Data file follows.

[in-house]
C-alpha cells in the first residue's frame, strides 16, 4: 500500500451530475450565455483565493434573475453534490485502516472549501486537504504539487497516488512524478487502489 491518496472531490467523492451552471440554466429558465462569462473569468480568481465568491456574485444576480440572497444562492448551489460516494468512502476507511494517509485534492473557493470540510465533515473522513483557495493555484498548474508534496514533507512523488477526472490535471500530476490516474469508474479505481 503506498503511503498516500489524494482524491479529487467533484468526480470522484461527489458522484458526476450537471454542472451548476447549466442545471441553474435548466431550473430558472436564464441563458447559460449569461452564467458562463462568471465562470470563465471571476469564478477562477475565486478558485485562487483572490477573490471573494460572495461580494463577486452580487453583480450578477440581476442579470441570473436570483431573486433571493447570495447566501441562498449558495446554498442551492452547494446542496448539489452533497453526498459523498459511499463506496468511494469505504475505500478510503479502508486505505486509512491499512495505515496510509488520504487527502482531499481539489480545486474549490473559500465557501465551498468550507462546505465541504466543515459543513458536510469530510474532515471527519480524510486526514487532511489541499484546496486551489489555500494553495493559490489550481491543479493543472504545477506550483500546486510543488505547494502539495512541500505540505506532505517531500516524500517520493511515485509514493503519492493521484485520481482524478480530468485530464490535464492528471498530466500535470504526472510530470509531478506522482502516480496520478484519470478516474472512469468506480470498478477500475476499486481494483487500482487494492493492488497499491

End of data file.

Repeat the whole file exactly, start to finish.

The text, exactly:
[in-house]
C-alpha cells in the first residue's frame, strides 16, 4: 500500500451530475450565455483565493434573475453534490485502516472549501486537504504539487497516488512524478487502489 491518496472531490467523492451552471440554466429558465462569462473569468480568481465568491456574485444576480440572497444562492448551489460516494468512502476507511494517509485534492473557493470540510465533515473522513483557495493555484498548474508534496514533507512523488477526472490535471500530476490516474469508474479505481 503506498503511503498516500489524494482524491479529487467533484468526480470522484461527489458522484458526476450537471454542472451548476447549466442545471441553474435548466431550473430558472436564464441563458447559460449569461452564467458562463462568471465562470470563465471571476469564478477562477475565486478558485485562487483572490477573490471573494460572495461580494463577486452580487453583480450578477440581476442579470441570473436570483431573486433571493447570495447566501441562498449558495446554498442551492452547494446542496448539489452533497453526498459523498459511499463506496468511494469505504475505500478510503479502508486505505486509512491499512495505515496510509488520504487527502482531499481539489480545486474549490473559500465557501465551498468550507462546505465541504466543515459543513458536510469530510474532515471527519480524510486526514487532511489541499484546496486551489489555500494553495493559490489550481491543479493543472504545477506550483500546486510543488505547494502539495512541500505540505506532505517531500516524500517520493511515485509514493503519492493521484485520481482524478480530468485530464490535464492528471498530466500535470504526472510530470509531478506522482502516480496520478484519470478516474472512469468506480470498478477500475476499486481494483487500482487494492493492488497499491